Friday, October 11, 2013

Gina Rinehart the biggest victim, says lawyer

Mining magnate Gina Rinehart has been painted as the biggest victim in the war with her two eldest children, with her lawyer telling the court she had been so selfless that she could not retire or pour her billions into philanthropy.

In an explosive afternoon in the NSW Supreme Court, the public was given the first insight into Mrs Rinehart's position in the emotional battle.

Her barrister, Noel Hutley, SC, said she had left her ''valuable position'' in her flagship company Hancock Prospecting in the hands of her children.


Mrs Rinehart's wealth is estimated at $22 billion, made up of a number of mining assets, including undeveloped iron ore tenements and a joint venture with Rio Tinto to develop the Hope Downs mine in the Pilbara.

Mr Hutley said his client was the ''biggest victim'' in the tragic family fallout between Mrs Rinehart and her two eldest children, John Hancock and and Bianca Rinehart. She rejected any claim she had engaged in illicit behaviour.

Mr Hancock and Ms Rinehart are suing their mother over her management of a $5 billion trust set up for them by their grandfather Lang Hancock, which held 23.4 per cent of Hancock Prospecting. They accuse her of breaching her duties as trustee when she told them they would be bankrupt if the trust was allowed to vest, claiming she deliberately deceived them.

They also take issue with amendments made to the constitution of Hancock Prospecting in 2006, which prevent shareholders from transferring their shares to anyone but existing shareholders, which, they argue, serves to entrench Mrs Rinehart's control.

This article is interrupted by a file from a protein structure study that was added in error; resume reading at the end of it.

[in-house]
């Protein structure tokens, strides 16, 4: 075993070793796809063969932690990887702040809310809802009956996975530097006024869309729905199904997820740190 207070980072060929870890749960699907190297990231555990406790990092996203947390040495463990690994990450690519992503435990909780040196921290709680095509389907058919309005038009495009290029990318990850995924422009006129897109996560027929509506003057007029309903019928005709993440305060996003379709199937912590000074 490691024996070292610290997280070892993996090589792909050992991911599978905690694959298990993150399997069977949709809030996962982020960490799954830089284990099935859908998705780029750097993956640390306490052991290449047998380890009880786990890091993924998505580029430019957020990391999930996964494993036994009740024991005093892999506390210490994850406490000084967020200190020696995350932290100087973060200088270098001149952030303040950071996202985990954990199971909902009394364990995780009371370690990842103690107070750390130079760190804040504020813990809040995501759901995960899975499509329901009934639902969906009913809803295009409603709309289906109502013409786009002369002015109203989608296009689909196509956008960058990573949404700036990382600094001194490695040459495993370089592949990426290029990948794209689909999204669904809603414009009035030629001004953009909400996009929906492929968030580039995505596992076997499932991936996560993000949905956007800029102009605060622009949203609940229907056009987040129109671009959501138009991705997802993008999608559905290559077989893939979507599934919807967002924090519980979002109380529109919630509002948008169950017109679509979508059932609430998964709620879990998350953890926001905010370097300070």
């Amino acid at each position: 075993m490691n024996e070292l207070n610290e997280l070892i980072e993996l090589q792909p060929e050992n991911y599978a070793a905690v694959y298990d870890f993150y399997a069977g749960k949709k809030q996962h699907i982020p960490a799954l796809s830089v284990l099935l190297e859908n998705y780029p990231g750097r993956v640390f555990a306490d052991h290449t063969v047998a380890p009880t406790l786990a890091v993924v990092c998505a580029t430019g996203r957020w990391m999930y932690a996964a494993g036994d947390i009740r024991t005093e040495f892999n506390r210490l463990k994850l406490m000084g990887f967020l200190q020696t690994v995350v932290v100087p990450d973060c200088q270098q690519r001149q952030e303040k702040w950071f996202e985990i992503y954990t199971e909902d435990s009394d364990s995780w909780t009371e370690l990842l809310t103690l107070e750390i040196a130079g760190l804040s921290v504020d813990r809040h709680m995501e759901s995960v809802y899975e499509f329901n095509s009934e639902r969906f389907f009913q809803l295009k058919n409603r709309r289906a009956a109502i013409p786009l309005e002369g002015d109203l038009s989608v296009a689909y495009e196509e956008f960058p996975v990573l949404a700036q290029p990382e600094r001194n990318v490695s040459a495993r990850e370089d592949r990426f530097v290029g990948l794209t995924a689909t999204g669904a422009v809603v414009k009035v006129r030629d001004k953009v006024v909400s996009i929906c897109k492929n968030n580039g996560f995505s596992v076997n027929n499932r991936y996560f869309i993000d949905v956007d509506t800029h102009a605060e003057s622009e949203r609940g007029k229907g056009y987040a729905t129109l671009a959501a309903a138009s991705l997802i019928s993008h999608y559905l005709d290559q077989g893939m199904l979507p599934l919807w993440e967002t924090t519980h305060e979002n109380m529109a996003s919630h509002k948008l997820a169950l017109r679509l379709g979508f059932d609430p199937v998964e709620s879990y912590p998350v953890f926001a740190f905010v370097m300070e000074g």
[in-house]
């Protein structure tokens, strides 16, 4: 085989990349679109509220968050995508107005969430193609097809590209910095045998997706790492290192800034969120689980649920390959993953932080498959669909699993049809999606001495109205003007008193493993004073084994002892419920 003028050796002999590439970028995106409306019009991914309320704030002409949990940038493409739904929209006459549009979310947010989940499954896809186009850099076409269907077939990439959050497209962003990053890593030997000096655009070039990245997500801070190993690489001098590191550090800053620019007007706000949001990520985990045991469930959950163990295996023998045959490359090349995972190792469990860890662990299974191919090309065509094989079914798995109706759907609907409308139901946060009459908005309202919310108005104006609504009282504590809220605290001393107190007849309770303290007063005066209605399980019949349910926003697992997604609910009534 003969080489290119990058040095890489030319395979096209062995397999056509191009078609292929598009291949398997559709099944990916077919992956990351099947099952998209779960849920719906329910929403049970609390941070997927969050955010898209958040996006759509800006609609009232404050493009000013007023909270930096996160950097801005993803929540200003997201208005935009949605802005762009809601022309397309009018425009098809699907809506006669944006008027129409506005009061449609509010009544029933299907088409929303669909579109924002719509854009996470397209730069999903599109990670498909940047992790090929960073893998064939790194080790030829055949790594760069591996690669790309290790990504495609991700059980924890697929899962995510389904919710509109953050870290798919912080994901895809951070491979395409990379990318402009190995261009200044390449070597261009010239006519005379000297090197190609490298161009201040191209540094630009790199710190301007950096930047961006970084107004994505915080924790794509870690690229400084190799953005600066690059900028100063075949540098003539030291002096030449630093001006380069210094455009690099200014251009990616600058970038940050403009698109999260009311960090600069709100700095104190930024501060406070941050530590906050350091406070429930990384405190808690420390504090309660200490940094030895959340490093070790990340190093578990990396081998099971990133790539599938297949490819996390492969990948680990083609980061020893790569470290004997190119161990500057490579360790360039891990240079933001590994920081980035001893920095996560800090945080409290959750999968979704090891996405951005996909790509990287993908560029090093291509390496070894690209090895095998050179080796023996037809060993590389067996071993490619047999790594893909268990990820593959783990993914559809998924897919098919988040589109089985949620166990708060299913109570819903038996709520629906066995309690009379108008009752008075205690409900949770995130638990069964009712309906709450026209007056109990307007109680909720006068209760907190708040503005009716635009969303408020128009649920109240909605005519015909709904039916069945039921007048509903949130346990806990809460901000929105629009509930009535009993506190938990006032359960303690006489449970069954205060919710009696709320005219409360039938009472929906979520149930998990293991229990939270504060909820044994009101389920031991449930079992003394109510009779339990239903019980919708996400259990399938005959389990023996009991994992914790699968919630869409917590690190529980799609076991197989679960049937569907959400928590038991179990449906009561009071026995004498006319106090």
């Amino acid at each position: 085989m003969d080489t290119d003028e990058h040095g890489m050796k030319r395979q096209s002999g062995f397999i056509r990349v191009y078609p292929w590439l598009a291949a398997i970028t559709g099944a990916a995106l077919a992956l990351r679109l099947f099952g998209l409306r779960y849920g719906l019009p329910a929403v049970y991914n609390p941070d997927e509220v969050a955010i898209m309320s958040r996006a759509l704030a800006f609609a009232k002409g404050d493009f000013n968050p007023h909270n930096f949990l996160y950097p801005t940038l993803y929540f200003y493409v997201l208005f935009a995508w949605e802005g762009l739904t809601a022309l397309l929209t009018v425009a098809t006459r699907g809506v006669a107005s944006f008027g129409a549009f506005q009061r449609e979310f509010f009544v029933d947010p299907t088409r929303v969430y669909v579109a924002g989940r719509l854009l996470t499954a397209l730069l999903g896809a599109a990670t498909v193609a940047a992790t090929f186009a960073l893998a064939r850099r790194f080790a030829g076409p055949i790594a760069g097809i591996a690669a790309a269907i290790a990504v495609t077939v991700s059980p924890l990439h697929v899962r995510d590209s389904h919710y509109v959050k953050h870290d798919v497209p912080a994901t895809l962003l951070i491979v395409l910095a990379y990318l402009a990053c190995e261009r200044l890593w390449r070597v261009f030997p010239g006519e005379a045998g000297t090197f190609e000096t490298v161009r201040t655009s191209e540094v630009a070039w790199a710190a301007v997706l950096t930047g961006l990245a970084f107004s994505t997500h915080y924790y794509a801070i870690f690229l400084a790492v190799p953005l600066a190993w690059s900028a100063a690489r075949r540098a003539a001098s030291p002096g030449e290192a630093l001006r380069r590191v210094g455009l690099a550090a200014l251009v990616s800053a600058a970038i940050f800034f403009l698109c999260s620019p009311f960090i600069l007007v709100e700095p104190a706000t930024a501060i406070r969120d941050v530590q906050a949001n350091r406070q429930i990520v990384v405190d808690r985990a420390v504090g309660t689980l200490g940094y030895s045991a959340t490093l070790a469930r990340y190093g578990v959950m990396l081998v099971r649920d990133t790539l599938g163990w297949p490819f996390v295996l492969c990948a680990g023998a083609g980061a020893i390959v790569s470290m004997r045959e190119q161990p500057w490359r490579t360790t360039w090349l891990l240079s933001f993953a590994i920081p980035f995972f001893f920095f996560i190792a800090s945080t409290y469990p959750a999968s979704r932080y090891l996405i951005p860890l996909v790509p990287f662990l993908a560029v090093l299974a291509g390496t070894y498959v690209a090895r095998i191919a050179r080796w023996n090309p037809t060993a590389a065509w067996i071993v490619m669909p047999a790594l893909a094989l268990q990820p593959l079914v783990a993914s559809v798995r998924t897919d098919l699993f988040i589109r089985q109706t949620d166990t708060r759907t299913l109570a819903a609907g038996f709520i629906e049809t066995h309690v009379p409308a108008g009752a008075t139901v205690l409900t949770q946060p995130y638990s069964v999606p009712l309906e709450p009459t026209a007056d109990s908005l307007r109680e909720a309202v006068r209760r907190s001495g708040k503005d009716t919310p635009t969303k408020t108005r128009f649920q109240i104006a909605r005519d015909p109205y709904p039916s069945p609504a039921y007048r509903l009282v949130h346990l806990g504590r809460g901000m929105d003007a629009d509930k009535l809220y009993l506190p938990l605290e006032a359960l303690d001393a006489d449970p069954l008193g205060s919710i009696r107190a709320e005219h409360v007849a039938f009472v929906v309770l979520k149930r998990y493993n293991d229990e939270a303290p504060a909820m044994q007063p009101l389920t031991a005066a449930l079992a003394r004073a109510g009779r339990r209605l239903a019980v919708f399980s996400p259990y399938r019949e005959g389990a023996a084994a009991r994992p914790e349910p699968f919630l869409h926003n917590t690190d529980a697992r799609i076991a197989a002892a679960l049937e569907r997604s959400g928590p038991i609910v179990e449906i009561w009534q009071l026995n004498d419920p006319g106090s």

Mr Hutley told the court that to accept Mrs Rinehart had concocted a ''cunning plan'' would be foolish, when the case against her was nothing more than ''imagined potential wrongs''. He said the 2006 changes were ''selfless in the extreme. She is the person who, if she wanted to get out and retire from the business or turn her money to philanthropy,'' would now be stuck, Mr Hutley said.

''That was because she essentially lost her chance to get money from a third party for her interest in the company,'' he said.

''Of course, the consequence of her wanting to get out would be that her children take control of the company,'' he said.

The argument is strongly rejected by her children.

A source close to the family said either Mr Hancock or ms Rinehart would be very suitable candidates to run the company given their experience in the mining industry and tertiary qualifications.

This week, the court heard John Poynton - who has served on many boards including Azure Capital and Crown Perth - had sworn an affidavit in support of Ms Rinehart being appointed trustee.

At the start of the trial on Tuesday, a number of trustees had been put forward to replace Mrs Rinehart. By Friday afternoon none remained after suggestions by both Ms Rinehart and her sister Ginia were rejected by the court and Mr Hancock.
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